By: Sean Montgomery, Living Sport Dublin 2019 Alumni & Student at DePaul University
Having a part-time job while in school is a convenient way to maximize your time by gaining real- world experience as well as keep your wallet happy. For students pursuing a career in sports, working game days is not only a great way to get your foot in the door, but it is also an excellent supplement to what you learn in the classroom. Writing papers, passing exams, and working on group projects are all important elements of a college education, but hands-on work experience in the industry is invaluable.
Working as a part-time associate on game days is also a great way to prove that you are motivated about your career path and that you are willing to start at the bottom. In my experience working for the Chicago Bears, Cubs, and White Sox, I have learned and grown both personally and professionally. Here are a few ways that you too can benefit from working game days for a sports organization while being a full-time student.
Learning Lesson #1: Transferable Skills
While on the job, you will develop communication and customer service skills through interactions with fans as well as colleagues. Oral communication skills and professionalism in the workplace are essential attributes to have in any career.
One thing I have learned is that there are many different types of fans who attend games for all different sorts of reasons. Whether a couple is celebrating their wedding anniversary, a family from a different country is on vacation, or a business professional is entertaining clients, you will meet a diverse range of guests. Delivering outstanding customer service to a diverse clientele is a crucial skill to have in any business.
You will also learn to think on your feet and adapt to situations as they unfold on the spot. You can never be too prepared for situations that arise, and because of this, you will learn problem solving skills with a focus on safety and guest satisfaction. These skills are necessary in any field and will set you up for success wherever your career takes you.
Learning Lesson #2: Networking
Not only is working game days a sure way to make friends, but you will also have the opportunity to build professional relationships with colleagues and superiors. Whether it is your direct supervisor or someone else above you in the organization, there is always something that you can learn from their experiences and expertise.
It is important to always be professional and cognizant of their time, especially during game time, because that’s when they’re most busy. When the timing is right and, in my experience, professionals are happy to share their knowledge with aspirational students.
At each of my jobs, there are colleagues my age who I share interests with, full-time employees that I look up to, and other coworkers much older than myself who have shared their life experiences with me. These are relationships I’m grateful for and wouldn’t be possible if it wasn’t for my gameday experience.
Learning Lesson #3: Determining if Sports is Right for You
From the outside looking in, the sports industry can often seem like “the fun side of business.” In many ways that is true but being in the industry will also demand hard work, time commitment, and effort. If long hours, working weekends, standing for long periods of time, and often sacrificing time with friends and family aren’t your cup of tea, then sports might not be the right business for you.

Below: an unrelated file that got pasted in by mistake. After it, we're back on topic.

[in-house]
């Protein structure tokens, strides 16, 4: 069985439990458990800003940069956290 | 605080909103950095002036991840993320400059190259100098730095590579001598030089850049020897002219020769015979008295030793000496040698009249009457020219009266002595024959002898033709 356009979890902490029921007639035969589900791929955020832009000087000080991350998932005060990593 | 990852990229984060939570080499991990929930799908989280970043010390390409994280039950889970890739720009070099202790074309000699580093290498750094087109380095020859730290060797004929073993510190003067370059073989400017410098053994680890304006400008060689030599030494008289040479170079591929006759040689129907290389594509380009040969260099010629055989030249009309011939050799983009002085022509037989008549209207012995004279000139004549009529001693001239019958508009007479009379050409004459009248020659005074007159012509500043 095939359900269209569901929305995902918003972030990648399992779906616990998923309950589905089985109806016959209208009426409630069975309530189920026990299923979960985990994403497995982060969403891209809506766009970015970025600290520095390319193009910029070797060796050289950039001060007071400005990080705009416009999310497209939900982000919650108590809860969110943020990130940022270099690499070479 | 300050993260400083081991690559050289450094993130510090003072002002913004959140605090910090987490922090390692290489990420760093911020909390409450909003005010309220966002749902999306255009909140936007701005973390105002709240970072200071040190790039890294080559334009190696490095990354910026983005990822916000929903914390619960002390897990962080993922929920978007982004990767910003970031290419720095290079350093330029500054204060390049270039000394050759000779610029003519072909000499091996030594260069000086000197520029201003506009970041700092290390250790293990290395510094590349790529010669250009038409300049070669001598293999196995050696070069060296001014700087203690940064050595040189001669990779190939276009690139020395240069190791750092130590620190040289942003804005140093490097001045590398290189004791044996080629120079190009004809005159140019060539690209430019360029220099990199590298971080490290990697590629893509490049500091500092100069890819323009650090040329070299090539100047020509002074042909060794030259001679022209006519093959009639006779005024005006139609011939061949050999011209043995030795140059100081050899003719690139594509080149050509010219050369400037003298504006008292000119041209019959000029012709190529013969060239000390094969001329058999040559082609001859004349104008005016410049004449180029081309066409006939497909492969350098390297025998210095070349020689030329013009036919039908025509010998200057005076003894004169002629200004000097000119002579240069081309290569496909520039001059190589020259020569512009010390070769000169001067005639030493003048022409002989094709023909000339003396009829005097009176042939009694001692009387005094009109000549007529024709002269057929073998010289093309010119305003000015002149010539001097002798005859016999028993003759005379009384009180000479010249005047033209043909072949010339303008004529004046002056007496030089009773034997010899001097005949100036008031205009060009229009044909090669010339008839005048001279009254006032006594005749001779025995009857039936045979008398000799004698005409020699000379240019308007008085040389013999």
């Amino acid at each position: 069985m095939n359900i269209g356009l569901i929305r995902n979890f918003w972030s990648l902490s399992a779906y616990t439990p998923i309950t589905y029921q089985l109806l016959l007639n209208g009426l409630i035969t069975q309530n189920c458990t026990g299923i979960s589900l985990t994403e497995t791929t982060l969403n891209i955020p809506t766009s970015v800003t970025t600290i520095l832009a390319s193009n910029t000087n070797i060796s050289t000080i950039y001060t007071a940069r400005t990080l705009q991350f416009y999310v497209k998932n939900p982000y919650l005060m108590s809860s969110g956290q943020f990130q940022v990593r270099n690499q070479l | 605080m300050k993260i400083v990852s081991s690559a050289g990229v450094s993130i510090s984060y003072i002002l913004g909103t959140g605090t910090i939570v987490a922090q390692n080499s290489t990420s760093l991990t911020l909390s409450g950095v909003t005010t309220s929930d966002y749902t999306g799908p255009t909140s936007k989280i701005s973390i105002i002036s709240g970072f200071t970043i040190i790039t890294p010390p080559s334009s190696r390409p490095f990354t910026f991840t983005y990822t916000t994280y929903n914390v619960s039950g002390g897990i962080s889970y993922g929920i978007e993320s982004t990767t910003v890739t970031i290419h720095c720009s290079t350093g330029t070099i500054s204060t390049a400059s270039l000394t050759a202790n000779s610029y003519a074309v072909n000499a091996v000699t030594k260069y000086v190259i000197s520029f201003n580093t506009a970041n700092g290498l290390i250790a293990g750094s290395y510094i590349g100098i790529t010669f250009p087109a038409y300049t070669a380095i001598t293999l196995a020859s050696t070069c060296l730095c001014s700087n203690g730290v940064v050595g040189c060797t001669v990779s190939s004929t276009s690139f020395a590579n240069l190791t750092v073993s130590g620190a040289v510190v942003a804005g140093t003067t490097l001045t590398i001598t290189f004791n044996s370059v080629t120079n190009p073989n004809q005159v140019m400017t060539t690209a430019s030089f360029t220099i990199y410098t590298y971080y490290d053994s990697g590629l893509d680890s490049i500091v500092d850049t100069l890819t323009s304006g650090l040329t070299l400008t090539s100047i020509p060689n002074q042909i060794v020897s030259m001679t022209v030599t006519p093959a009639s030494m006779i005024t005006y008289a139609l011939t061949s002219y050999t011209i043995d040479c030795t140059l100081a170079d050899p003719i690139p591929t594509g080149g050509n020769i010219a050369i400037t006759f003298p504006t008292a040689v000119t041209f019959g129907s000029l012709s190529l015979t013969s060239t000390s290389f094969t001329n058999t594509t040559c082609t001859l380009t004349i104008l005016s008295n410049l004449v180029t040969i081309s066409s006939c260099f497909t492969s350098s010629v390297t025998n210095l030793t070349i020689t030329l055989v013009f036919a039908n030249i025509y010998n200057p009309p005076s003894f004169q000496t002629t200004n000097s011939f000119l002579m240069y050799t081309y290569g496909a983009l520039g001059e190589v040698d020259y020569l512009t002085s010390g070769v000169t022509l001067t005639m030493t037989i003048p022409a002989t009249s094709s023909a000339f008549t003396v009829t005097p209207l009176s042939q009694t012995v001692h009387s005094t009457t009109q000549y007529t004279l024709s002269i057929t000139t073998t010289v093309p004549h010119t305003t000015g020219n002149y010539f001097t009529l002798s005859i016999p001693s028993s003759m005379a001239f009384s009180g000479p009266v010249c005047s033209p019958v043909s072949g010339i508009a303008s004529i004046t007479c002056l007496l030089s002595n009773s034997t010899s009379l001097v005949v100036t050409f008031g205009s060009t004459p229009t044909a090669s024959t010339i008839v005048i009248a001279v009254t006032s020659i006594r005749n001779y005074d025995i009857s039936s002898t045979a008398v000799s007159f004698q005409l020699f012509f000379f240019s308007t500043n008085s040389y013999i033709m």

During the academic year, if the Cubs or Sox play an afternoon game, I’ll have time to make my 8:30 AM - 10:00 AM class at DePaul, zip over to the ballpark on the Red Line, and be home at around 6:00 PM (depending on how long the game goes, with baseball you never know) where homework will be happily awaiting me. During the summer months, baseball will take up most of my days. If it’s Bears gameday, Soldier Field is my home for the majority of the day.
What I have found is that working for a sports organization is rewarding and that you get out of it what you put into it. Gaining the experience, forming relationships with incredible people, and being a part of the atmosphere of the game is something no other industry can offer.
Learning Lesson #4: Work/School Balance
For students eyeing a career in sports, working game days is a great way to supplement your education because nothing compares to actual, on-the-ground experience with an organization that exposes you to what the business looks like in action. While this is meaningful and worthwhile, it is important to simultaneously prioritize school and work.
As I touched on above, time spent working can cut into study time. The best way to be on top of everything and still have time for a social life is to plan as much as you can in advance. I track everything from class-related deadlines, my work schedule, other activities and meetings, as well as social activities in a physical planner as well as my iPhone calendar.
Being a student can often times feel like a full-time job and topping that off with part-time employment is a big commitment. Being focused and planning ahead will set you up for success.
I am privileged to have work experience with three incredible sports organizations in the city I live and go to school in. I’ve made unforgettable memories, meaningful connections with people, and learned valuable lessons.
If you are at all considering a career in the sports industry, there’s no better way to get your feet wet than to experience it first-hand. Whether you are in high school or finishing up college, the opportunities are out there, and the onus is on you to seize the day.
Don’t just want it, live it.